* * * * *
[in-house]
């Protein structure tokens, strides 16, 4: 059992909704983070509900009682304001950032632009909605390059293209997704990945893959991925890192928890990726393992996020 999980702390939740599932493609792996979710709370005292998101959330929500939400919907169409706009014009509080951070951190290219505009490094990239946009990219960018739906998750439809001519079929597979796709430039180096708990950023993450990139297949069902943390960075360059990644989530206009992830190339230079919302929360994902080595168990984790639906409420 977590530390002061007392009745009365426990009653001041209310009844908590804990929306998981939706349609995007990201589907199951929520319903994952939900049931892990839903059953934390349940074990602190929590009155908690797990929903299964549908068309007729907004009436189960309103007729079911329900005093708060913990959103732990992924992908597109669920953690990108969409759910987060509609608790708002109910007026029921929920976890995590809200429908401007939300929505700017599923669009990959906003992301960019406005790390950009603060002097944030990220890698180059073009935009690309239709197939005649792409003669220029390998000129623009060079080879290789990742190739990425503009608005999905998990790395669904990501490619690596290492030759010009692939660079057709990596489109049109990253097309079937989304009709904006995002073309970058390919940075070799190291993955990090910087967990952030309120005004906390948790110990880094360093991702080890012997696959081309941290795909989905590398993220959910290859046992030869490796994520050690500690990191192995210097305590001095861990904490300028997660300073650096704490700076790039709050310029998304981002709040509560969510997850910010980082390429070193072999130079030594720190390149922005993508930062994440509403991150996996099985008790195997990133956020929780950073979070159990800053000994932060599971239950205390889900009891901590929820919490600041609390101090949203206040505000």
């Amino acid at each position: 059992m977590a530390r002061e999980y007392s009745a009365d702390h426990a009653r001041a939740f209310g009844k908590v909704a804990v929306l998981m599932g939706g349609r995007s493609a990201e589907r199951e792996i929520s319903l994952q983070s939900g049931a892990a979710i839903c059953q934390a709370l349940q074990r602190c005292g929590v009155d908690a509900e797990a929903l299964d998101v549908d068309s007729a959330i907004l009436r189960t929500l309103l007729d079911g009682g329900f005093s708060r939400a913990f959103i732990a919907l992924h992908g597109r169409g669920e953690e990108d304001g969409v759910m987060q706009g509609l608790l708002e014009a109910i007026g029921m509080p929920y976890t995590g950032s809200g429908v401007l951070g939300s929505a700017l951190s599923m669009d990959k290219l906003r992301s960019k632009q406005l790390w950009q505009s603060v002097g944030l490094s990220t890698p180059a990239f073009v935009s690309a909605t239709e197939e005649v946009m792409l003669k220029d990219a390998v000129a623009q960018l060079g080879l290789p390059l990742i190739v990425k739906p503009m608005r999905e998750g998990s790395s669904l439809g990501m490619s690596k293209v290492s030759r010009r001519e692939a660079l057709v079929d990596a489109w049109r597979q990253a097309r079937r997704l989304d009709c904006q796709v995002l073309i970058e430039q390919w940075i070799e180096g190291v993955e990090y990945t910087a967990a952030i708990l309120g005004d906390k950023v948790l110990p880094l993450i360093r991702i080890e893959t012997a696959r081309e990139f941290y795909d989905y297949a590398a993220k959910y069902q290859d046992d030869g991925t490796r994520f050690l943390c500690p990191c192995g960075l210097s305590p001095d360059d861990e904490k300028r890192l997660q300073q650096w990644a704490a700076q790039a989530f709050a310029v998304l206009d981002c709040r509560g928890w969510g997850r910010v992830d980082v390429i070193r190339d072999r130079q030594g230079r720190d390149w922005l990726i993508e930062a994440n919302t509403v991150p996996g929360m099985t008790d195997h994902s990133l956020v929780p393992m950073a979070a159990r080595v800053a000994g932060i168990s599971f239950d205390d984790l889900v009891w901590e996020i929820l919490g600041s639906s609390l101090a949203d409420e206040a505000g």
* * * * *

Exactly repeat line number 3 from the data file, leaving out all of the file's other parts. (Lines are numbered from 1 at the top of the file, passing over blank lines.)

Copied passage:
């Amino acid at each position: 059992m977590a530390r002061e999980y007392s009745a009365d702390h426990a009653r001041a939740f209310g009844k908590v909704a804990v929306l998981m599932g939706g349609r995007s493609a990201e589907r199951e792996i929520s319903l994952q983070s939900g049931a892990a979710i839903c059953q934390a709370l349940q074990r602190c005292g929590v009155d908690a509900e797990a929903l299964d998101v549908d068309s007729a959330i907004l009436r189960t929500l309103l007729d079911g009682g329900f005093s708060r939400a913990f959103i732990a919907l992924h992908g597109r169409g669920e953690e990108d304001g969409v759910m987060q706009g509609l608790l708002e014009a109910i007026g029921m509080p929920y976890t995590g950032s809200g429908v401007l951070g939300s929505a700017l951190s599923m669009d990959k290219l906003r992301s960019k632009q406005l790390w950009q505009s603060v002097g944030l490094s990220t890698p180059a990239f073009v935009s690309a909605t239709e197939e005649v946009m792409l003669k220029d990219a390998v000129a623009q960018l060079g080879l290789p390059l990742i190739v990425k739906p503009m608005r999905e998750g998990s790395s669904l439809g990501m490619s690596k293209v290492s030759r010009r001519e692939a660079l057709v079929d990596a489109w049109r597979q990253a097309r079937r997704l989304d009709c904006q796709v995002l073309i970058e430039q390919w940075i070799e180096g190291v993955e990090y990945t910087a967990a952030i708990l309120g005004d906390k950023v948790l110990p880094l993450i360093r991702i080890e893959t012997a696959r081309e990139f941290y795909d989905y297949a590398a993220k959910y069902q290859d046992d030869g991925t490796r994520f050690l943390c500690p990191c192995g960075l210097s305590p001095d360059d861990e904490k300028r890192l997660q300073q650096w990644a704490a700076q790039a989530f709050a310029v998304l206009d981002c709040r509560g928890w969510g997850r910010v992830d980082v390429i070193r190339d072999r130079q030594g230079r720190d390149w922005l990726i993508e930062a994440n919302t509403v991150p996996g929360m099985t008790d195997h994902s990133l956020v929780p393992m950073a979070a159990r080595v800053a000994g932060i168990s599971f239950d205390d984790l889900v009891w901590e996020i929820l919490g600041s639906s609390l101090a949203d409420e206040a505000g």